Middle school is an amusement park of discovery. As teachers, for example, we discover our tolerance for the silliness of middle school students while encouraging their self-expression. We learn how incredibly loud these students can be–and also how private. It´s a time when young people can easily hold two diametrically opposed ideas and passionately defend both without the slightest sense of irony. As Dickens said (before middle school existed), it is the best and the worst of times.
Middle school, above all else, is the beginning of puberty. For boys, there is a 30-fold increase in testosterone production. This increase is often linked to changes in mood and behavior, often leading to aggression, risk-taking, and depression. Today, girls become women at earlier and earlier ages, both physically and socially–bringing changes they are often not prepared to manage.
Beyond the intense physical changes these young people are undergoing, they are also experiencing a time of both questioning and independent thinking; and sometimes, because it seems easier, forgetting about thinking and simply conforming.
During my time in schools, I´ve had many conversations about how to best handle children this age, and although there are no hard-and-fast rules, I´ve learned that it can be extremely trying and also highly rewarding. Middle school students don´t really want you around except when they do. They want to know you are there, but not watching them too closely. They feel safe around you, but also profoundly embarrassed about your attire, your jokes, and the extraordinary demands you place upon them…such as flushing the toilet.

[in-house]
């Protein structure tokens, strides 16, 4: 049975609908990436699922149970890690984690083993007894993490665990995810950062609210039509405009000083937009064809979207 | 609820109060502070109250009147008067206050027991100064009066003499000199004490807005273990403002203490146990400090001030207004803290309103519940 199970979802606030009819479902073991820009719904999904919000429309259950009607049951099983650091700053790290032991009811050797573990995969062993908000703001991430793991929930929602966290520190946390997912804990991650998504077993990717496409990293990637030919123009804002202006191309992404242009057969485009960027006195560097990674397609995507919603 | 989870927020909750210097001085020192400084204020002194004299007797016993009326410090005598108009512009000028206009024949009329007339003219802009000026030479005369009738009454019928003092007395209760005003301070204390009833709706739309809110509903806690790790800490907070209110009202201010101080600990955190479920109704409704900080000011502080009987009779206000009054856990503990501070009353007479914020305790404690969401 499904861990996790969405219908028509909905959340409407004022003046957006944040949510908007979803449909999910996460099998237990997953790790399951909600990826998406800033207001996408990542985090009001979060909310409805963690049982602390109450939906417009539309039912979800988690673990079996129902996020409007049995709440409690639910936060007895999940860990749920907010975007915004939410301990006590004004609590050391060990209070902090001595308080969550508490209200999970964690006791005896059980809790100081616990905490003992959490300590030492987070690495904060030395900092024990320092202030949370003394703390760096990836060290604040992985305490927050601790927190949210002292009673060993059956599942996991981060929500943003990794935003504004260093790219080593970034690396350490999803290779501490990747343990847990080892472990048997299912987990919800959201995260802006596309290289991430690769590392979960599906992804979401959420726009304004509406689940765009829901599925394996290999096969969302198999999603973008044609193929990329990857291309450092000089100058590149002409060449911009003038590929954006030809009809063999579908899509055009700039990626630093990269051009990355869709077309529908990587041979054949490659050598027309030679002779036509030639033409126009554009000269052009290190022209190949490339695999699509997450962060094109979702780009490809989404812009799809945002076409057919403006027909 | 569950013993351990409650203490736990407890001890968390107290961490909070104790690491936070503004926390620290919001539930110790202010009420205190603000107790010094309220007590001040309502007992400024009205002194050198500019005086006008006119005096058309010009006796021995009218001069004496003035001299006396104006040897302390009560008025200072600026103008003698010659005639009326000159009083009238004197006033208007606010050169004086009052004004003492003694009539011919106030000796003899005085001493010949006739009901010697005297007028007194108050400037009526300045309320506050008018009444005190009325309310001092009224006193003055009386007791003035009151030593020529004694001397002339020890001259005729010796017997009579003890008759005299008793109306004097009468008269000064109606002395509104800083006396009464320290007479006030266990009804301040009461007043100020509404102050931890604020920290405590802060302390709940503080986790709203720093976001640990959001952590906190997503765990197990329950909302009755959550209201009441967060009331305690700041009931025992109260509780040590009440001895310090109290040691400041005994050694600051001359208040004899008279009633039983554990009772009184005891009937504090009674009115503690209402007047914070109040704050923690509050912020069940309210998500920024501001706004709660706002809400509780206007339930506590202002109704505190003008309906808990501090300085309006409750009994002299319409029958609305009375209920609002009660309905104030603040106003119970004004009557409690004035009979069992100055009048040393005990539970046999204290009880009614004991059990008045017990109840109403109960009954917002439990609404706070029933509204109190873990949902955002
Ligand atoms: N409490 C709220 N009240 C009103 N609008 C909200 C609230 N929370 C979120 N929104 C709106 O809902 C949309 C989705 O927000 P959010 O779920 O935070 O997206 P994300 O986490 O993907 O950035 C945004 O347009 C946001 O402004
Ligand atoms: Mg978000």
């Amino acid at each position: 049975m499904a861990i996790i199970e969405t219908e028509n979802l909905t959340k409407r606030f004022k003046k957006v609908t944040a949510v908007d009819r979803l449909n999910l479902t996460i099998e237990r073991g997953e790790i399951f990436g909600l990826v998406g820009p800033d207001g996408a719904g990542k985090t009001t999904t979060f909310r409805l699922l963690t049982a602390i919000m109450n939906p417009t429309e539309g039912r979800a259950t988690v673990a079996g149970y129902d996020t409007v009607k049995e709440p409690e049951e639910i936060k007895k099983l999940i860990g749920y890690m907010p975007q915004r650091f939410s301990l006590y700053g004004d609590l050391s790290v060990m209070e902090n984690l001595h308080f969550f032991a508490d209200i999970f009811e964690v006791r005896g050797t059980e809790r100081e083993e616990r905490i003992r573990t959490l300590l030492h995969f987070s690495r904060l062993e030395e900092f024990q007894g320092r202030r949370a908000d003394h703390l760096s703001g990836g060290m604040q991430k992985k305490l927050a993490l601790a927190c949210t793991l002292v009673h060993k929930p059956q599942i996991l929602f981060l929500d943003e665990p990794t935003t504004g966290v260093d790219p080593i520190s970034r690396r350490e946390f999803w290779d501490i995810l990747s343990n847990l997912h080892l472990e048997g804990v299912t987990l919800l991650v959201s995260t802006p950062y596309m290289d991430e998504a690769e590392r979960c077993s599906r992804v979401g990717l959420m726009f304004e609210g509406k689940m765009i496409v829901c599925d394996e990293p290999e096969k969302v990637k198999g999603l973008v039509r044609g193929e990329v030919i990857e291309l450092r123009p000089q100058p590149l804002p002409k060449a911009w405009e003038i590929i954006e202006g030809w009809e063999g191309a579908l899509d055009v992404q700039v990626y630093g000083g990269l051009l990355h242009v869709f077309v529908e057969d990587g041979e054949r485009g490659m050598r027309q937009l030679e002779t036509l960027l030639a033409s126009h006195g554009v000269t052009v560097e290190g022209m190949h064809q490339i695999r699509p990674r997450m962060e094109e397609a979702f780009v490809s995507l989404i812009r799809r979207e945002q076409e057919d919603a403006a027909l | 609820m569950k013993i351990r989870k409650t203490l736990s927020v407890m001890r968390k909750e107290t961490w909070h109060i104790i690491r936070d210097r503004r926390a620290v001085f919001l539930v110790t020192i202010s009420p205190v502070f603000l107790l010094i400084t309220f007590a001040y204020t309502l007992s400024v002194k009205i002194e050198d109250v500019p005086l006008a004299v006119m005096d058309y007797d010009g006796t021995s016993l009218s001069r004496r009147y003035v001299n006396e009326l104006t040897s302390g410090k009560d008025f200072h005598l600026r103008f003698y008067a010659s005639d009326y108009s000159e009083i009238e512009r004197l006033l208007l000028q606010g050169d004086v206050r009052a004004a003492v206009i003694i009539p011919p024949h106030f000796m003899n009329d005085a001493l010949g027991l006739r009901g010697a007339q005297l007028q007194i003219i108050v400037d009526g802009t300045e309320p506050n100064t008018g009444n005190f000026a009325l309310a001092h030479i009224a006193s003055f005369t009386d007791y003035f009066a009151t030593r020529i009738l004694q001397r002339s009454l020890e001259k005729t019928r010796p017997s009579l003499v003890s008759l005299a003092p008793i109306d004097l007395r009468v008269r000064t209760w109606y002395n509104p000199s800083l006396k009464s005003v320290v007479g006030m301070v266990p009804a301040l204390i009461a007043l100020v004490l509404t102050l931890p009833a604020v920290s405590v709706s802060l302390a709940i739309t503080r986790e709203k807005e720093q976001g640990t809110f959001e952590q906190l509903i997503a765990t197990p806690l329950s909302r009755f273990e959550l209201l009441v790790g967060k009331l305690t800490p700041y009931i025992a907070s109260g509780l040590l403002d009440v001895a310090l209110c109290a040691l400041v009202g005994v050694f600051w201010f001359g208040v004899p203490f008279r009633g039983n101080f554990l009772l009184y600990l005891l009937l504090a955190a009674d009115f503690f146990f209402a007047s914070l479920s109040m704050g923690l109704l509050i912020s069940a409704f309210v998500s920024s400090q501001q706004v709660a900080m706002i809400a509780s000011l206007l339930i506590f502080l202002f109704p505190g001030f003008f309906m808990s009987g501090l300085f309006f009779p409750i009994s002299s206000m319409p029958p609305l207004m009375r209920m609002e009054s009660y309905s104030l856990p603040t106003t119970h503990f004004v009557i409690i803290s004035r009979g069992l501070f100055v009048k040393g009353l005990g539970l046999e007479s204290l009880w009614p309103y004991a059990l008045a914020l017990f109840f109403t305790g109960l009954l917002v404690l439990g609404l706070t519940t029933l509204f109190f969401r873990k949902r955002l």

However, it is normal and even healthy that teenagers push back against their parents, for this is how they attempt to assert their independence. I often find humor in hearing about the experiences of highly successful, determined, and resilient adults confounded by the stubbornness and insubordination of their children. It´s almost as if they learned these traits somewhere.(:))
As I said to a parent recently when discussing how to best work with his son: When a young man pushes against the rules, our job is to gently push him back into his lane, but not into the ditch. Adolescents want rules–even when they don't–but they want them on their terms and they want the opportunity to negotiate them. These are exactly the kind of young people who grow up to change the world.
When this parent asked what he should do to reconcile and punish the misbehavior his son exhibited in school, my advice was simple: Take him to dinner and start the conversation by talking about how he can become the person he hopes to become. It is easy and sometimes necessary to punish, but to understand and treat young people like the adults they are aspiring to be is a better way to develop the meaningful relationships we all want with our children.
We are not seeking to raise automatons, after all, but seekers of truth and beauty; change-makers with a moral compass.